Now that old of a motor could and might likely be constructed with a true caged rotor, versus a cast rotor.

In the balance stand any issues with looseness in the spider that holds the laminates, or cracks in the barred conductors will show up.

So whatever motor,  if you want the best physical condition that will not impair the working end,  the motor will need to be gone through, line bored might be extreme but not impossible.

Three phase is simple because there are no switches capacitors, devices to put the windings out of phase to create rotation, just a pile of steel with a caged winding in the rotor plus what is called resistance rings or ends, that tie the rotor conductors together   plus the make up of the material   is engineered into the motor,  and a fixed value is needed to end up with a designed resistance and impedance,   that I believe is what you are asking by mentioning an "industrial motor".

You did not mention the frame,  of the motor, it might or might not be apparent on the name plate if there is one,  because along the same lines,  we have more choices     go for an old cast rotor or they do make new cast body motors,  versus some kind of junk steel.

1940 the original motor was probably a 203 pre nema 2 pole possibly a c or d design, which indicates the motor is built for periods of high torque,  maybe on start, maybe during process.

When we go to look for a motor, we will probably want to try and find a c of d design,  [B] design is the most common for vanilla type general purpose motors.

A barred type rotor is preferable to a cast rotor, for obvious and not so obvious reasons.

While a cast rotor  [where the laminations of steel make up the rotor body, are "cast" with an engineered compound of copper, and other metals and by adjusting the end or resistance ends or rings,  the total form factor/resistance/impedance of the rotor is hopefully the result.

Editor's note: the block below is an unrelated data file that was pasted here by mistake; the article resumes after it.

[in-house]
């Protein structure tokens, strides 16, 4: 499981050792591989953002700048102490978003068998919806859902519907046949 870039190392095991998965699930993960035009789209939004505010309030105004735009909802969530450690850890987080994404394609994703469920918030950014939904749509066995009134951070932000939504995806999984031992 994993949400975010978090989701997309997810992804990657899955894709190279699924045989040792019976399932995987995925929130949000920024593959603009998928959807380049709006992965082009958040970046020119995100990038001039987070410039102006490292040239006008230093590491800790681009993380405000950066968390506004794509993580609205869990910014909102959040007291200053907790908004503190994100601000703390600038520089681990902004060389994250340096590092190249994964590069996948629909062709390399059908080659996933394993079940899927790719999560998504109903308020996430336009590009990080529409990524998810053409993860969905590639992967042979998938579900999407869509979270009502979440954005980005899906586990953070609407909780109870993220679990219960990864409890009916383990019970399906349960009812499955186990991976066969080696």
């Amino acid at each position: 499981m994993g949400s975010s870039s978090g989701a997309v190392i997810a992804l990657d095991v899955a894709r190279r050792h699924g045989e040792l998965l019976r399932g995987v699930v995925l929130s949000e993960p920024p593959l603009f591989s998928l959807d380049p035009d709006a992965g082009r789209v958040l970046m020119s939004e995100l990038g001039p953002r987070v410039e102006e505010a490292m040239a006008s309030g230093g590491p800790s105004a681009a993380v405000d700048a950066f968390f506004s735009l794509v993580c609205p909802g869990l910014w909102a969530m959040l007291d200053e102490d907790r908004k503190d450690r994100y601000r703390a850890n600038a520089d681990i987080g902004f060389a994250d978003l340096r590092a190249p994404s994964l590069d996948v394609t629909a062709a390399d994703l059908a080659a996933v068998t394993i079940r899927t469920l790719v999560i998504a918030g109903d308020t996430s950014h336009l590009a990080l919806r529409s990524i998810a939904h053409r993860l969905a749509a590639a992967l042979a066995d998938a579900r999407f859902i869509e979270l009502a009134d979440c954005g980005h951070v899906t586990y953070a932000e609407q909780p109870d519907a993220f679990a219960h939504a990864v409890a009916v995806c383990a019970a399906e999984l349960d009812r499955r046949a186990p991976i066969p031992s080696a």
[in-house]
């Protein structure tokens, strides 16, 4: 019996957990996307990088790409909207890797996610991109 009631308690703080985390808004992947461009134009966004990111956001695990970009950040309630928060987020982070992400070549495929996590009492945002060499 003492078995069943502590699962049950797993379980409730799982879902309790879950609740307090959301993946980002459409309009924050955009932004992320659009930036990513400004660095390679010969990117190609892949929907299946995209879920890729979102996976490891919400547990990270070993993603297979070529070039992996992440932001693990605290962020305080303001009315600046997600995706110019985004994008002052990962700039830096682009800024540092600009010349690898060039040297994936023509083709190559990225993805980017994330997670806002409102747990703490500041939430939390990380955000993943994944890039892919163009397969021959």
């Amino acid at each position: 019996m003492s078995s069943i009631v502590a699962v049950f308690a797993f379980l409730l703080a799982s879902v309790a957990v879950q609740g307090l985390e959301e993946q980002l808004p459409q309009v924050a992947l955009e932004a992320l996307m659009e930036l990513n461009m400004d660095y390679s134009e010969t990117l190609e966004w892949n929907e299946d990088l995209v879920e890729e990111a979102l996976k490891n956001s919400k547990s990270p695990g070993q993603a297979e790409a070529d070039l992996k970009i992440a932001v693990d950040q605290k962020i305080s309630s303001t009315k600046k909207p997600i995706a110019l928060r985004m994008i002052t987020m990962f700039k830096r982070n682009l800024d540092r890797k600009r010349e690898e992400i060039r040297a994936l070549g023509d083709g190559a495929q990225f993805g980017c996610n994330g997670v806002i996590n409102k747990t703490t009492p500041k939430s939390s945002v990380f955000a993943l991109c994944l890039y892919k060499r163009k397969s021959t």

It is adequate for most general applications, but because we want the best we can get at the most cost effective method of getting there,  we need to shop for a used pre nema, same vintage type motor,   which when we add the fairly hard to find,  d or c design type, we should have a barred or cage type rotor, where actual bars comprised of engineered materials are used to form the bars, and the resistance rings are used for the fine tuning [if you will]

We should be able to find a motor,  still intact, the cost downside may be in the location and the shipping costs. Found local to you better,  but if shipped the freight charges could easily exceed the cost of the motor.

We have a lot more to talk about,  one thing real quick,  when you mention ROTOPHASE that is a device ripe for misleading characteristics.

The lingo is confusing.  There are true roto phase machines which create a temporary third leg, and is used to start the motor, or create rotation, and once to speed, the false third leg is dropped from the secondary load supply and the three phase load is now running on two actual legs with a partial or induced third.

Then there are rotary convertors,  and static,  [included in static is a vfd the more complex and true three phase supply]

If there is no real need for motor speed change  then a rotary type convertor will produce three phases constantly and some very balanced as to the output voltage measured line to line to line.

The much cheaper roto phase,  actually rotophase is a specific manufacturers name of their product, but used as general term for a device that produces three phase.